The European Union has in the past been able to contribute to strengthening the fundamental rights of EU citizens in a wide range of areas, such as family and labour market policies. As a concrete example, I am very pleased about parental leave, which was introduced in most countries at the end of the 1990s on the initiative of the EU. However, I also think of paternity leave or the EU job guarantee for young workers. I am therefore fully convinced that the European Union can and must play an important role in gender equality, including in the area of minority rights for LGBTIQ people. This counts both internally and externally. Within the EU, on the one hand, this supports those Member States that are already further ahead in the field of gender equality than other countries and, above all, is a call to those Member States, mainly the eastern countries, to take action themselves and to reduce existing discrimination both in the laws and in the minds of some of the population. In the past, Spain or Portugal, and even Luxembourg, were often referred to as conservative countries, heavily influenced by the Catholic church, that were more sceptical and sometimes lagging behind on women's rights and even more so on LGBTIQ rights. Today these are the very countries that are at the forefront of progressive legislation in favour of LGBTIQ people. The initiative of socialist Commissioner for Gender Equality Helena Dalli can therefore only contribute to advancing Europe and its Member States in this area. The same applies, however, to the outside world, both for the candidate countries and for all neighbouring and partner countries of the European Union. That is why I am fully on the side of those politicians who say that LGBTIQ rights are human rights, and so, just like the Charter of Human Rights, are non-negotiable. Unfortunately, this is not yet the case everywhere in the world, on our own continent and even within the EU. This is why we also need the European Commission's LGBTIQ strategy to be implemented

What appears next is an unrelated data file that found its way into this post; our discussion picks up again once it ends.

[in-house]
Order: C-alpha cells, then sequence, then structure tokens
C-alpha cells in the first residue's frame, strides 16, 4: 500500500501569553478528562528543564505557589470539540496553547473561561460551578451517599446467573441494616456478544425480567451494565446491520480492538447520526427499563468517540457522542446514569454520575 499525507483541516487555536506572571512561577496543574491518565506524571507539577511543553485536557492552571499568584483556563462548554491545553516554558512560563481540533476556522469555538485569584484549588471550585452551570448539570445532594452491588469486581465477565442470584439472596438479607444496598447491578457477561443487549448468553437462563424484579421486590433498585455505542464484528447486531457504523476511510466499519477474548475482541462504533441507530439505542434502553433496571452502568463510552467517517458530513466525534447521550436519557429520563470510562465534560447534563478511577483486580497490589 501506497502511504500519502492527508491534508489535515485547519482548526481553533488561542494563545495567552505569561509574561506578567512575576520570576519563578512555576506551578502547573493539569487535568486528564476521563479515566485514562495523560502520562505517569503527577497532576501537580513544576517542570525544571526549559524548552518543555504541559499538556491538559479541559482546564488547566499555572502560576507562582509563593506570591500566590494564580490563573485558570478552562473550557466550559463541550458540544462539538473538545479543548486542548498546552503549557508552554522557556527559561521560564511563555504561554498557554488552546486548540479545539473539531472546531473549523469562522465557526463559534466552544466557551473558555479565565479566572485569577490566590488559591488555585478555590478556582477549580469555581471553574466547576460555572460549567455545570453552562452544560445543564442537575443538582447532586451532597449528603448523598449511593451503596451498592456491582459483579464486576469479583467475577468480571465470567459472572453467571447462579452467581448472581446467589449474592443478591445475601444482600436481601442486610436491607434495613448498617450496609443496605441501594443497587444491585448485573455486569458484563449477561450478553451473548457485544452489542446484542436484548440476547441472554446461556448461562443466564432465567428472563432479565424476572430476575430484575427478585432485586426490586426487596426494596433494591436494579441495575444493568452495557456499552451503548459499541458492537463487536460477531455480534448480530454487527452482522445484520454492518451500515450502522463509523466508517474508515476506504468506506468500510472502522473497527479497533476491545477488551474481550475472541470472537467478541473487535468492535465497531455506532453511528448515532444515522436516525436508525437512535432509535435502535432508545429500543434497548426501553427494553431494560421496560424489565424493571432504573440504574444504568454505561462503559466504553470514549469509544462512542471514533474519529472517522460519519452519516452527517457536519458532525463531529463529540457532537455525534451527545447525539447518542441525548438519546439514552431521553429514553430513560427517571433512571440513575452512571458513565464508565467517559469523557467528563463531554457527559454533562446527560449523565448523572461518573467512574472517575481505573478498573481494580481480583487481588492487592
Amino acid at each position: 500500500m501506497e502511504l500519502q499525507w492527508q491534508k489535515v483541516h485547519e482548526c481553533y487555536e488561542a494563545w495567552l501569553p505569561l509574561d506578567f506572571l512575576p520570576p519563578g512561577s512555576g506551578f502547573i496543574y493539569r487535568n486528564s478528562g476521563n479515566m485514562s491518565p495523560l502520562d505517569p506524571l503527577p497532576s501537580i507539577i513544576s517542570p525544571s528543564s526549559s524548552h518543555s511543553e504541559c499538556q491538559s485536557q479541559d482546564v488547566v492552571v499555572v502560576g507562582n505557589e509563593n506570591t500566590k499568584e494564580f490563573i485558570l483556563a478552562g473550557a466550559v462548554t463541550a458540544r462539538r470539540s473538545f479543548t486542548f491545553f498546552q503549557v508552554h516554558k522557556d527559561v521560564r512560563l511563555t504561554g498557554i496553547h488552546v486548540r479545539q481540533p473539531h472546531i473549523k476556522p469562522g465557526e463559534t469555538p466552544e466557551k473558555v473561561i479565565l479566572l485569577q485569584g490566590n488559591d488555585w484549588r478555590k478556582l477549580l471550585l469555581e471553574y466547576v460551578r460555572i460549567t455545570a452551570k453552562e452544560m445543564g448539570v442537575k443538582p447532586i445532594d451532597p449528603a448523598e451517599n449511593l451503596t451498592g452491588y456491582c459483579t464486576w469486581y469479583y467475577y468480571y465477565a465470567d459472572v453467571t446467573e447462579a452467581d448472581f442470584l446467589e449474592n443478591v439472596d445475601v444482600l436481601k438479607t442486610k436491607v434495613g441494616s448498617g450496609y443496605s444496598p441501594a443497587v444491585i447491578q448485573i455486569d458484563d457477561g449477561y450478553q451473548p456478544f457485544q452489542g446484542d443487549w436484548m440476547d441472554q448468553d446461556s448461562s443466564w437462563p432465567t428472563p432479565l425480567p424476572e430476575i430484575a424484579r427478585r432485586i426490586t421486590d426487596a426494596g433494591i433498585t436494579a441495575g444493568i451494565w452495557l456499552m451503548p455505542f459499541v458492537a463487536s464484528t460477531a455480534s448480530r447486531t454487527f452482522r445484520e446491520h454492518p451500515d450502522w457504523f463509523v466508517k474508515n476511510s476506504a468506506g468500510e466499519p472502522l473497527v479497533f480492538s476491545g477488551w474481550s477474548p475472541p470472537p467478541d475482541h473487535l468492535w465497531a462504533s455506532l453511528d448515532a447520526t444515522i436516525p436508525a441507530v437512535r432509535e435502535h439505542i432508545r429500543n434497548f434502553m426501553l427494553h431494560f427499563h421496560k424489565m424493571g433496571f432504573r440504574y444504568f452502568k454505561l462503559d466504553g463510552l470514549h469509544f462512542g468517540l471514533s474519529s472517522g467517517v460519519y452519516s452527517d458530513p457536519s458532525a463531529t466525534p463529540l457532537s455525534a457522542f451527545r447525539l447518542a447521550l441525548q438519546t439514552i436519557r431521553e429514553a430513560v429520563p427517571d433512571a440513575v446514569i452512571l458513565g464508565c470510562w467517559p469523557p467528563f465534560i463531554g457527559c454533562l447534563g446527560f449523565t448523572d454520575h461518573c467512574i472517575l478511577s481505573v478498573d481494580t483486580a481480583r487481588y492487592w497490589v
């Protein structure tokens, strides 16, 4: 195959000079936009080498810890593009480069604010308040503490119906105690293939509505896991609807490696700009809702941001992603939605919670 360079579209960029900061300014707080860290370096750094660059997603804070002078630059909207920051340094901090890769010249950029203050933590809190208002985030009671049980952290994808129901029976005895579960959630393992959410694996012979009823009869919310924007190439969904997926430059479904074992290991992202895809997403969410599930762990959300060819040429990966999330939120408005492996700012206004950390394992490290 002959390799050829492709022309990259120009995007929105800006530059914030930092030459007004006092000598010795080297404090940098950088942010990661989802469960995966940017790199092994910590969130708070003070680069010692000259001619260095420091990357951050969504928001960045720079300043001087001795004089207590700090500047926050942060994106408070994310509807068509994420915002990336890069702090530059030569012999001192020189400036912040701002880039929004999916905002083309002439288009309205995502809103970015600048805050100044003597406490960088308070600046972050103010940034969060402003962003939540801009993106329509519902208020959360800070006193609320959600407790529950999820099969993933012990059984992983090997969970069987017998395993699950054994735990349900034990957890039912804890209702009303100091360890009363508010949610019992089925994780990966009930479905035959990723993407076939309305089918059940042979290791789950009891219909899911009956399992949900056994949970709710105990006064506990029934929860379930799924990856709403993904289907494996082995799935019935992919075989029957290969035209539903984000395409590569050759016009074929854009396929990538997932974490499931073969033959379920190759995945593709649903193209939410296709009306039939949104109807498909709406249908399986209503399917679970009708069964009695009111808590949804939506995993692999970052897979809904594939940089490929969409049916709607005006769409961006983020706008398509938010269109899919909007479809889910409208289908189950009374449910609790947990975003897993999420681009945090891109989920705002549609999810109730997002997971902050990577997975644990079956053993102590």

Photo credits: Tom Jungen